Things To Watch For


   Cattlemen have a lot of things to watch for but in the next couple of weeks I encourage you to closely observe pastures and hay fields for ergot in the fescue seedheads. In addition, look closely for spotted knapweed on your property.
   For a number of years we’ve reminded you of the concerns over the endophyte and the toxin it produces, ergovaline. Remember, the endophyte in fescue is not visible. It’s in the plant’s tissue and is visible only under a microscope. The microscopic fungus is not toxic itself but the toxin it producers is the culprit.
   Ergot is another fungus but it’s easily visible. Pay attention to your fescue seedheads for the hard black, seed like item that grows on the plant where a seed normally develops. Ergot is often compared to looking like mouse droppings. Ergot also produces several alkaloids that give the same “fescue-like” symptoms as ergovaline. Dr. Tim Evans with the veterinary diagnostic lab at the University of Missouri likes to refer to ergot as the endophyte on steroids. That means ergot produces a lot of toxic alkaloids.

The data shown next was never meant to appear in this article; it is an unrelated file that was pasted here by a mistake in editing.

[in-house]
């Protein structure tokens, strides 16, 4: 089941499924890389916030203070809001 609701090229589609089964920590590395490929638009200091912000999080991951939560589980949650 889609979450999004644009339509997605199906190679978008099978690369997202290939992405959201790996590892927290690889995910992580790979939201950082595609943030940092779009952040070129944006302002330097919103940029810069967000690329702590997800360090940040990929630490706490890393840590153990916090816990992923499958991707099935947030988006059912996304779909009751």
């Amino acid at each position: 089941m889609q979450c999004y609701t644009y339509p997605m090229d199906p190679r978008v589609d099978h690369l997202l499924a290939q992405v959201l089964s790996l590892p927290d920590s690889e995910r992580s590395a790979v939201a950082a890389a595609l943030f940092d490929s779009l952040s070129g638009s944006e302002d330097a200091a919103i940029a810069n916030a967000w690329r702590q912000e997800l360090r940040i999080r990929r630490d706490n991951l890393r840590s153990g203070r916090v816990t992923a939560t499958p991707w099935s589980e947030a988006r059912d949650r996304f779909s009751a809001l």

Removing seedheads helps with both ergot and the conventional toxic endophyte. Clipping should be done early. Mid-May should be a target date.
   We get several questions about chemical seedhead control. If done at the appropriate time, it should be effective on both fungal problems. The use of chemical seedhead control is not a new practice. I helped in the mid-80’s with three years of field trials and at the Southwest Center. There was a lot of variability in plant and animal response. When it worked, the results were amazing.
   The seedhead suppression was very impressive and the cattle showed more heat tolerance, shed off nicely and didn’t pond-stand as much. The product was never widely promoted by the 3-M company. Apparently they didn’t feel the fescue market was lucrative enough.
   Now to spotted knapweed. It’s still out there and spreading at some locations. Knapweed is relatively easy to control with a variety of herbicides. There are several times during the year when the herbicides are effective, fall, early spring and in the bud-bloom stage. I see most of the knapweed along main roads and railroads. I don’t see it spreading into fields and pastures much so let’s keep it that way by observing it closely this time of year. I usually see it blooming around June 10 but it appears to be earlier this year like everything else. ∆
   ELDON COLE: Extension Livestock Specialist, University of Missouri

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